Archive - June, 2008

Wine, Food and The Muse

You may have experienced a different tone from the posts on this site recently. I have certainly felt the difference when trying to write posts. The main reason, I believe, is that I have not been drinking any wine (with one or two extremely minor exceptions) for the last few weeks because I may need to dash off to the local maternity ward at any moment, so need to be alert.

The excitement and stressful expectation of babies aside, I find that my Vinous Muse has decided to pack her bags and head off on a brief seaside holiday in the interim, and thus my motivation for passionate discourse has abated somewhat.

I’m considering setting myself, and anyone who cares to join in, a challenge: to spend a week eating and drinking ONLY (dinner) dishes & wine matches to be found on UK blogs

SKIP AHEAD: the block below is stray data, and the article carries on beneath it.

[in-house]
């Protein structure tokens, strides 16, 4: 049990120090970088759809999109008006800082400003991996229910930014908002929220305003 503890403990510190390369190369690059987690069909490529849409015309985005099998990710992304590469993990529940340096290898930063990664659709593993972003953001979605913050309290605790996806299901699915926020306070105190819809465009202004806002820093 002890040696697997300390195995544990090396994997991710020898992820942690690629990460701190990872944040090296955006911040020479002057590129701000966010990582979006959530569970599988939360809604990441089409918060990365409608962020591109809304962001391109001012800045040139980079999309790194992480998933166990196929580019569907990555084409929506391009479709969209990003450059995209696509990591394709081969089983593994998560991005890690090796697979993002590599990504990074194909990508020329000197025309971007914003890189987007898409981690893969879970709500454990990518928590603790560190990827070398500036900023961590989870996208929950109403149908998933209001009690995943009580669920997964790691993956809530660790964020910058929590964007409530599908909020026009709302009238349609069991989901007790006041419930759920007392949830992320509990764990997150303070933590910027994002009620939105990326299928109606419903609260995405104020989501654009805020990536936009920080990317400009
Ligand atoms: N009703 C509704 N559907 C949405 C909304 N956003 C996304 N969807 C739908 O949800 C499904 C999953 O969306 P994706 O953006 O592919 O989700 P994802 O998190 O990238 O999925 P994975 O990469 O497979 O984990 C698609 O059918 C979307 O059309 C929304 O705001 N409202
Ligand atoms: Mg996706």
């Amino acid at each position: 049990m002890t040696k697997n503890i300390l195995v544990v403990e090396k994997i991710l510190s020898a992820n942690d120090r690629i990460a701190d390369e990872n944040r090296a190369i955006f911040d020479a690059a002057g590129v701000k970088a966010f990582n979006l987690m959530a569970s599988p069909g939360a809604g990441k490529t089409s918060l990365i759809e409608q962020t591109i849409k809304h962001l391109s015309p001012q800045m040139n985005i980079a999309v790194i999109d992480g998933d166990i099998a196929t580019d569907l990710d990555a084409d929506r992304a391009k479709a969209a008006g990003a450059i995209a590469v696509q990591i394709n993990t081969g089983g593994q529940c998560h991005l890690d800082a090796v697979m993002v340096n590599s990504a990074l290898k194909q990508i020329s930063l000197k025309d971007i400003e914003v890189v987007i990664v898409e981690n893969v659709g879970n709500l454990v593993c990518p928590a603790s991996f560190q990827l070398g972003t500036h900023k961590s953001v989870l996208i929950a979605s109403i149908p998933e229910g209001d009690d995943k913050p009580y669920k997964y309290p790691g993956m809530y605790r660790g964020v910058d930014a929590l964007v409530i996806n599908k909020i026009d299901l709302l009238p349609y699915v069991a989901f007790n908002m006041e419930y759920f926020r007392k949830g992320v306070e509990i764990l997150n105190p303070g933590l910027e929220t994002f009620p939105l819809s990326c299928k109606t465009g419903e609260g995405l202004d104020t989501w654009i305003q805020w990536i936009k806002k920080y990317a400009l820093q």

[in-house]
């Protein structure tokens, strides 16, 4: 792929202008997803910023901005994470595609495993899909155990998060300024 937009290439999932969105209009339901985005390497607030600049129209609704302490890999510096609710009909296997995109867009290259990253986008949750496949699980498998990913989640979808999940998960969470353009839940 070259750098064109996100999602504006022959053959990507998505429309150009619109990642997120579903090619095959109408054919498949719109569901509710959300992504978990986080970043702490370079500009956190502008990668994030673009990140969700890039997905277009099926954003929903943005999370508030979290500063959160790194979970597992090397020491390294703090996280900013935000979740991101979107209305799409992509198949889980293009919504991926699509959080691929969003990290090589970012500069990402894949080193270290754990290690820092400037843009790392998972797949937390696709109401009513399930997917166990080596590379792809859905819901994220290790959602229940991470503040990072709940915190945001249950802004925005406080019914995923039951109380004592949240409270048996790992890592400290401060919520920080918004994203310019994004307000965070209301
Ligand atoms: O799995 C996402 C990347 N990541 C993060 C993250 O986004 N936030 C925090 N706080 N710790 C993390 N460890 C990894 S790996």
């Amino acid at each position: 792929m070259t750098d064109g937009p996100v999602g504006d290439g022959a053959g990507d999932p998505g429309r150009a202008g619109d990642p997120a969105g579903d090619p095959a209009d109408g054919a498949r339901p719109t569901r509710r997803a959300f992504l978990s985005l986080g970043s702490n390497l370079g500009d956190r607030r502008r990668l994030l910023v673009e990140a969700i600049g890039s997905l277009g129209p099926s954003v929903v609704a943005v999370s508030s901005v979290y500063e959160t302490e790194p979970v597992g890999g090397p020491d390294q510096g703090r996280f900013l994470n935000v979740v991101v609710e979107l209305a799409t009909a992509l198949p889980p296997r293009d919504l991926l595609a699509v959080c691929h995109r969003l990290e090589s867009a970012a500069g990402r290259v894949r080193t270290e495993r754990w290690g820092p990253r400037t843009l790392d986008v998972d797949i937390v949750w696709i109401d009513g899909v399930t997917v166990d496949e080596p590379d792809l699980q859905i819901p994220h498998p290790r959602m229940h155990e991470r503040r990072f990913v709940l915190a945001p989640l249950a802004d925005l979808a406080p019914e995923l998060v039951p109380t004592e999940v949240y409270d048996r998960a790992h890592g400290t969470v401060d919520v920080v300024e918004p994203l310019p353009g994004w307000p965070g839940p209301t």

Even though I do not post tasting notes on the wines I drink, these wines do inspire me with questions, to do some research or elicit some sort of reaction, and without them I feel like I am missing out on something.

Not drinking, when I normally drink a glass or two most nights, is difficult enough, but not drinking and trying to write engaging content to inspire others to do so, is even more of a torture.

All will be resolved in the next few days (I hope) and normal service resumed.

I’ve been thinking about the kinds of wine drinkers again. I wondered whether it was just me that was really not interested in food & wine matching and tasting notes, or whether there were more of us? I totally understand why one would be interested in combining food & wine writing, but I have yet to be bitten by that bug.

I’m considering setting myself, and anyone who cares to join in, a challenge: to spend a week eating and drinking ONLY (dinner) dishes & wine matches to be found on UK blogs (it must be a blog!). It will require a lot more pre-planning and shopping than I’m used to, but it could be fun and I might learn to appreciate the art more.

Any suggestions on sites to use as sources gratefully appreciated. I already have my friends as Spittoon and Cooksister as inspiration. Any others?

(pictured: my attempt at food & wine matching)